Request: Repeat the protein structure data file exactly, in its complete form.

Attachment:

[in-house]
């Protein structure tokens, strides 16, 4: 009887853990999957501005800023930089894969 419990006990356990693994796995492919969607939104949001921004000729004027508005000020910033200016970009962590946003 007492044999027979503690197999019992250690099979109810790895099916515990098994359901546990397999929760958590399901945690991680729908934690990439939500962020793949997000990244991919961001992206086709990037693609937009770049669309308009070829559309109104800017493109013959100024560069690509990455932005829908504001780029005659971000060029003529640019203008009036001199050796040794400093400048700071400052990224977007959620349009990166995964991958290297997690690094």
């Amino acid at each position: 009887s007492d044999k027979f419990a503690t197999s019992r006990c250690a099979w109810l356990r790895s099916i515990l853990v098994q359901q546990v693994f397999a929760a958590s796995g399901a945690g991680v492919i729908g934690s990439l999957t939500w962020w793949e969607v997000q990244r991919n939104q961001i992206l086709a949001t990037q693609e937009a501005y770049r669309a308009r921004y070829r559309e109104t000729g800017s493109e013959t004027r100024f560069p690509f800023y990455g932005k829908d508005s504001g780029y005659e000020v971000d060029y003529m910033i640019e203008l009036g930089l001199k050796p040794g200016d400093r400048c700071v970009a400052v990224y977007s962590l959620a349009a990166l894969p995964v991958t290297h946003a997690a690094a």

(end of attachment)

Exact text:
[in-house]
């Protein structure tokens, strides 16, 4: 009887853990999957501005800023930089894969 419990006990356990693994796995492919969607939104949001921004000729004027508005000020910033200016970009962590946003 007492044999027979503690197999019992250690099979109810790895099916515990098994359901546990397999929760958590399901945690991680729908934690990439939500962020793949997000990244991919961001992206086709990037693609937009770049669309308009070829559309109104800017493109013959100024560069690509990455932005829908504001780029005659971000060029003529640019203008009036001199050796040794400093400048700071400052990224977007959620349009990166995964991958290297997690690094």
């Amino acid at each position: 009887s007492d044999k027979f419990a503690t197999s019992r006990c250690a099979w109810l356990r790895s099916i515990l853990v098994q359901q546990v693994f397999a929760a958590s796995g399901a945690g991680v492919i729908g934690s990439l999957t939500w962020w793949e969607v997000q990244r991919n939104q961001i992206l086709a949001t990037q693609e937009a501005y770049r669309a308009r921004y070829r559309e109104t000729g800017s493109e013959t004027r100024f560069p690509f800023y990455g932005k829908d508005s504001g780029y005659e000020v971000d060029y003529m910033i640019e203008l009036g930089l001199k050796p040794g200016d400093r400048c700071v970009a400052v990224y977007s962590l959620a349009a990166l894969p995964v991958t290297h946003a997690a690094a």